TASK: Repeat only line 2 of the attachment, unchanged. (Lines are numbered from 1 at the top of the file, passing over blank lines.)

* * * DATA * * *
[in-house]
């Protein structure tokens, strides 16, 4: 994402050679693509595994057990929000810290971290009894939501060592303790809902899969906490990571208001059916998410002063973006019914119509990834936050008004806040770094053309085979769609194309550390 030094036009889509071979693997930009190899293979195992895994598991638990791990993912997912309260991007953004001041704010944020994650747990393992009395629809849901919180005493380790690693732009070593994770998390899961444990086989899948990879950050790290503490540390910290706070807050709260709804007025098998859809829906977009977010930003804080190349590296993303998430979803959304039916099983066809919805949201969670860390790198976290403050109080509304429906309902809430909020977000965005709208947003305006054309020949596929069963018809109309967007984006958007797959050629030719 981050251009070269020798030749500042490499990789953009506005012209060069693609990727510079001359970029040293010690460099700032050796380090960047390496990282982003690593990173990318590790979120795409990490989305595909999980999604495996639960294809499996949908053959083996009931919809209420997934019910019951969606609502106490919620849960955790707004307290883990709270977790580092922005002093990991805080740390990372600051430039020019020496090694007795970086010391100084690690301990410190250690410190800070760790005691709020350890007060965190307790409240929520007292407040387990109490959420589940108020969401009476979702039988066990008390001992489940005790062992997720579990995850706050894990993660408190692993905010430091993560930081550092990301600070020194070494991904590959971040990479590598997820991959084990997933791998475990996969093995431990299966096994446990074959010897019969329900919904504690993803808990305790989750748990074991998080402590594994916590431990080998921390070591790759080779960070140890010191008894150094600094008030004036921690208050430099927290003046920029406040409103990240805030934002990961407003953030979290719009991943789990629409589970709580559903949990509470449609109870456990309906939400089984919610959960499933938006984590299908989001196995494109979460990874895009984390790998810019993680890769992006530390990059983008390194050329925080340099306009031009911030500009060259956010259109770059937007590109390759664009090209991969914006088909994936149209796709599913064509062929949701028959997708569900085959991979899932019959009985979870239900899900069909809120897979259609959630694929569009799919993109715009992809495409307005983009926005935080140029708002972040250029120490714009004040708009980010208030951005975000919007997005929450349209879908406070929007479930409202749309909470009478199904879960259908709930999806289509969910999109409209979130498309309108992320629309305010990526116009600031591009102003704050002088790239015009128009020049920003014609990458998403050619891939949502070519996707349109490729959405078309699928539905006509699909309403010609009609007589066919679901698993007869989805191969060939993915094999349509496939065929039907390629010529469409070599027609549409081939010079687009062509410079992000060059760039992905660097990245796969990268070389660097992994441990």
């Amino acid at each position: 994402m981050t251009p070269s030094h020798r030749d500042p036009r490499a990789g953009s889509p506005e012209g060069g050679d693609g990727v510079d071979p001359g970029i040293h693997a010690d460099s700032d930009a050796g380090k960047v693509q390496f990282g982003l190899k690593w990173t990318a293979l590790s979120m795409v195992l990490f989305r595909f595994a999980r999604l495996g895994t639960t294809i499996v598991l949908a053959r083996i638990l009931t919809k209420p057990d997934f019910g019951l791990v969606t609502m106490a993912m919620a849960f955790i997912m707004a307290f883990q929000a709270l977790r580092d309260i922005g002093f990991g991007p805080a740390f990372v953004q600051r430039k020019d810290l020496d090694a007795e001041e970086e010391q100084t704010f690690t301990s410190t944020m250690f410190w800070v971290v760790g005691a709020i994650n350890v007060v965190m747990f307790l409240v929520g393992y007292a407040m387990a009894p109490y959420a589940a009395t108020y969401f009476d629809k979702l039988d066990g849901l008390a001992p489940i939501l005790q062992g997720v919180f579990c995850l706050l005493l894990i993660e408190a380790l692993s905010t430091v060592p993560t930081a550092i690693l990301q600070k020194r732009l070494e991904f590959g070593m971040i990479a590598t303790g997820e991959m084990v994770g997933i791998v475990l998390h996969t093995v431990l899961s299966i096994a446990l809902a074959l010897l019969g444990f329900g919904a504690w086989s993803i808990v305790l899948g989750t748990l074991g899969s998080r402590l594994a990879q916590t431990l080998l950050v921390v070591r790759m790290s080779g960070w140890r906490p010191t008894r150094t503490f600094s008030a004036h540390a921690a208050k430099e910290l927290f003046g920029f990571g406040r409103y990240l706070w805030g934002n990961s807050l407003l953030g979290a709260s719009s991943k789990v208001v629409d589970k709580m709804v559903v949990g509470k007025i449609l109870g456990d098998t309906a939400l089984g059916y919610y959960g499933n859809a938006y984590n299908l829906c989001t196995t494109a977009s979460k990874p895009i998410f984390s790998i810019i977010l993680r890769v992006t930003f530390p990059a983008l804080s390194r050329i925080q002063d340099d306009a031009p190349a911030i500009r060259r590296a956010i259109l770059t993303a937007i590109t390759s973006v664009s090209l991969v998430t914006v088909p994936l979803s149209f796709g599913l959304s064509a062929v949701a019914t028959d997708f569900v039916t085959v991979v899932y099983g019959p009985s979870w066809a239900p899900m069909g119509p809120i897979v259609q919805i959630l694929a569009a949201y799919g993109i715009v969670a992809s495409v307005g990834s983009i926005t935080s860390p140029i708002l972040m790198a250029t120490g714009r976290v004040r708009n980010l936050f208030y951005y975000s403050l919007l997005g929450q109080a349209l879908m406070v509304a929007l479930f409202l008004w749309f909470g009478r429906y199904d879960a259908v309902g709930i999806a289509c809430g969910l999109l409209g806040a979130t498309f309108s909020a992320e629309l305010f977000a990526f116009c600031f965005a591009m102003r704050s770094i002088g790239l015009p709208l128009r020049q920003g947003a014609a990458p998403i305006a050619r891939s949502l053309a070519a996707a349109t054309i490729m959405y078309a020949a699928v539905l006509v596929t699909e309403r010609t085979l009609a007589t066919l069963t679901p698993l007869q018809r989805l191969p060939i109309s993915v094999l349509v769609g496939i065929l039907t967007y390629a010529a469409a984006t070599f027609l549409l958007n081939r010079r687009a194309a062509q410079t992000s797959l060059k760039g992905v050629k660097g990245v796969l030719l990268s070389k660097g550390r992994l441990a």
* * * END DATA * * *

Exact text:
């Protein structure tokens, strides 16, 4: 994402050679693509595994057990929000810290971290009894939501060592303790809902899969906490990571208001059916998410002063973006019914119509990834936050008004806040770094053309085979769609194309550390 030094036009889509071979693997930009190899293979195992895994598991638990791990993912997912309260991007953004001041704010944020994650747990393992009395629809849901919180005493380790690693732009070593994770998390899961444990086989899948990879950050790290503490540390910290706070807050709260709804007025098998859809829906977009977010930003804080190349590296993303998430979803959304039916099983066809919805949201969670860390790198976290403050109080509304429906309902809430909020977000965005709208947003305006054309020949596929069963018809109309967007984006958007797959050629030719 981050251009070269020798030749500042490499990789953009506005012209060069693609990727510079001359970029040293010690460099700032050796380090960047390496990282982003690593990173990318590790979120795409990490989305595909999980999604495996639960294809499996949908053959083996009931919809209420997934019910019951969606609502106490919620849960955790707004307290883990709270977790580092922005002093990991805080740390990372600051430039020019020496090694007795970086010391100084690690301990410190250690410190800070760790005691709020350890007060965190307790409240929520007292407040387990109490959420589940108020969401009476979702039988066990008390001992489940005790062992997720579990995850706050894990993660408190692993905010430091993560930081550092990301600070020194070494991904590959971040990479590598997820991959084990997933791998475990996969093995431990299966096994446990074959010897019969329900919904504690993803808990305790989750748990074991998080402590594994916590431990080998921390070591790759080779960070140890010191008894150094600094008030004036921690208050430099927290003046920029406040409103990240805030934002990961407003953030979290719009991943789990629409589970709580559903949990509470449609109870456990309906939400089984919610959960499933938006984590299908989001196995494109979460990874895009984390790998810019993680890769992006530390990059983008390194050329925080340099306009031009911030500009060259956010259109770059937007590109390759664009090209991969914006088909994936149209796709599913064509062929949701028959997708569900085959991979899932019959009985979870239900899900069909809120897979259609959630694929569009799919993109715009992809495409307005983009926005935080140029708002972040250029120490714009004040708009980010208030951005975000919007997005929450349209879908406070929007479930409202749309909470009478199904879960259908709930999806289509969910999109409209979130498309309108992320629309305010990526116009600031591009102003704050002088790239015009128009020049920003014609990458998403050619891939949502070519996707349109490729959405078309699928539905006509699909309403010609009609007589066919679901698993007869989805191969060939993915094999349509496939065929039907390629010529469409070599027609549409081939010079687009062509410079992000060059760039992905660097990245796969990268070389660097992994441990």